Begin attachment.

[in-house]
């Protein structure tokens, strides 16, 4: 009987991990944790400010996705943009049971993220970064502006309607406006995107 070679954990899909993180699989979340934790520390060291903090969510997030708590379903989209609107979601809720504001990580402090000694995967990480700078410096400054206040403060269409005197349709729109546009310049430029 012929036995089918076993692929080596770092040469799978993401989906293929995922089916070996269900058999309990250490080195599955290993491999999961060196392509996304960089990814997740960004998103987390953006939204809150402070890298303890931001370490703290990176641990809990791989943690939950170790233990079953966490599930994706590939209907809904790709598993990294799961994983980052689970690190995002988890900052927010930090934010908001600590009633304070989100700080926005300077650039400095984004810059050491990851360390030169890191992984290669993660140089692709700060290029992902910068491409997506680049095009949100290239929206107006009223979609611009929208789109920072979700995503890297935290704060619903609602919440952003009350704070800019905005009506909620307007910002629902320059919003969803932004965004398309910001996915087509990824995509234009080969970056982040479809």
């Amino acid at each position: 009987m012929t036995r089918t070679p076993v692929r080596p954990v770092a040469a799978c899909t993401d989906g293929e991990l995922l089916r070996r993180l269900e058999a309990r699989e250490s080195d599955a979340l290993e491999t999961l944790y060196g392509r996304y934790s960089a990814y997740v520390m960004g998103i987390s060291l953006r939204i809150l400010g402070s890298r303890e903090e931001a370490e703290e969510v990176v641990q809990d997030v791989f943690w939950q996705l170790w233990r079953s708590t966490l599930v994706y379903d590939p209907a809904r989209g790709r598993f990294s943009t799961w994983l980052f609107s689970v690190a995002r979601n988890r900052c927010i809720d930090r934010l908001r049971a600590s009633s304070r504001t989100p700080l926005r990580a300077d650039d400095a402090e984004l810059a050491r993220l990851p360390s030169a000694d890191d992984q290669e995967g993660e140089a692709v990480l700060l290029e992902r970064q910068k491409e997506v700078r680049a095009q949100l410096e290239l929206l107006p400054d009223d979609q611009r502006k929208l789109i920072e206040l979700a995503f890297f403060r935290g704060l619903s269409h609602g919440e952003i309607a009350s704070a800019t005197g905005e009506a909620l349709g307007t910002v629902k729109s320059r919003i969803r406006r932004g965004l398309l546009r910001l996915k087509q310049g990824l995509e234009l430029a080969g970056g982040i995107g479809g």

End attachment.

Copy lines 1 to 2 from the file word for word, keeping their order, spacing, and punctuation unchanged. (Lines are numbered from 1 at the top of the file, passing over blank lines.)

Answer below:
[in-house]
């Protein structure tokens, strides 16, 4: 009987991990944790400010996705943009049971993220970064502006309607406006995107 070679954990899909993180699989979340934790520390060291903090969510997030708590379903989209609107979601809720504001990580402090000694995967990480700078410096400054206040403060269409005197349709729109546009310049430029 012929036995089918076993692929080596770092040469799978993401989906293929995922089916070996269900058999309990250490080195599955290993491999999961060196392509996304960089990814997740960004998103987390953006939204809150402070890298303890931001370490703290990176641990809990791989943690939950170790233990079953966490599930994706590939209907809904790709598993990294799961994983980052689970690190995002988890900052927010930090934010908001600590009633304070989100700080926005300077650039400095984004810059050491990851360390030169890191992984290669993660140089692709700060290029992902910068491409997506680049095009949100290239929206107006009223979609611009929208789109920072979700995503890297935290704060619903609602919440952003009350704070800019905005009506909620307007910002629902320059919003969803932004965004398309910001996915087509990824995509234009080969970056982040479809």